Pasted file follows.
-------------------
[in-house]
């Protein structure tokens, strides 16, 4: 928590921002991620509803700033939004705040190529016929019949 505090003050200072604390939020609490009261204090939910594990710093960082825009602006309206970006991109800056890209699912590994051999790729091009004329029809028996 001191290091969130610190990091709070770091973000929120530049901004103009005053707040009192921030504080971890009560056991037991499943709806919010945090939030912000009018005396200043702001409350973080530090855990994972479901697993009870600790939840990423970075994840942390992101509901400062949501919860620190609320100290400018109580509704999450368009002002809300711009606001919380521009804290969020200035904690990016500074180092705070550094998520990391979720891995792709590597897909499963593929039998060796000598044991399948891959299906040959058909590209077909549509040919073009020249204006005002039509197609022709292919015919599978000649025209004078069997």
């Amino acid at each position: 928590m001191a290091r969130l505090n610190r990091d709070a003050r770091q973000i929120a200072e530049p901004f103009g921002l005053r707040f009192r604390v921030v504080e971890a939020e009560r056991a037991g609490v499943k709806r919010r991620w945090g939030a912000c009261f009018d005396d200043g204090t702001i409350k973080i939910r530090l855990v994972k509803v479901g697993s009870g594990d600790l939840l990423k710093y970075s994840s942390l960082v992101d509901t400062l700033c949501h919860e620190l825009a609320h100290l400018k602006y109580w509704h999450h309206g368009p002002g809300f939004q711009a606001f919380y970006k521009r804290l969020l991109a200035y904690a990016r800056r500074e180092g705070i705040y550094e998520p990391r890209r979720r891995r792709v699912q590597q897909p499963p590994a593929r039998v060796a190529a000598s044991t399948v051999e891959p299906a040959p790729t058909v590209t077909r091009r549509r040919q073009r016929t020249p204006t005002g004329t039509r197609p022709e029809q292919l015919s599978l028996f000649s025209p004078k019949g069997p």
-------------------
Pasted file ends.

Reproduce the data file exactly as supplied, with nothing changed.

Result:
[in-house]
């Protein structure tokens, strides 16, 4: 928590921002991620509803700033939004705040190529016929019949 505090003050200072604390939020609490009261204090939910594990710093960082825009602006309206970006991109800056890209699912590994051999790729091009004329029809028996 001191290091969130610190990091709070770091973000929120530049901004103009005053707040009192921030504080971890009560056991037991499943709806919010945090939030912000009018005396200043702001409350973080530090855990994972479901697993009870600790939840990423970075994840942390992101509901400062949501919860620190609320100290400018109580509704999450368009002002809300711009606001919380521009804290969020200035904690990016500074180092705070550094998520990391979720891995792709590597897909499963593929039998060796000598044991399948891959299906040959058909590209077909549509040919073009020249204006005002039509197609022709292919015919599978000649025209004078069997």
């Amino acid at each position: 928590m001191a290091r969130l505090n610190r990091d709070a003050r770091q973000i929120a200072e530049p901004f103009g921002l005053r707040f009192r604390v921030v504080e971890a939020e009560r056991a037991g609490v499943k709806r919010r991620w945090g939030a912000c009261f009018d005396d200043g204090t702001i409350k973080i939910r530090l855990v994972k509803v479901g697993s009870g594990d600790l939840l990423k710093y970075s994840s942390l960082v992101d509901t400062l700033c949501h919860e620190l825009a609320h100290l400018k602006y109580w509704h999450h309206g368009p002002g809300f939004q711009a606001f919380y970006k521009r804290l969020l991109a200035y904690a990016r800056r500074e180092g705070i705040y550094e998520p990391r890209r979720r891995r792709v699912q590597q897909p499963p590994a593929r039998v060796a190529a000598s044991t399948v051999e891959p299906a040959p790729t058909v590209t077909r091009r549509r040919q073009r016929t020249p204006t005002g004329t039509r197609p022709e029809q292919l015919s599978l028996f000649s025209p004078k019949g069997p």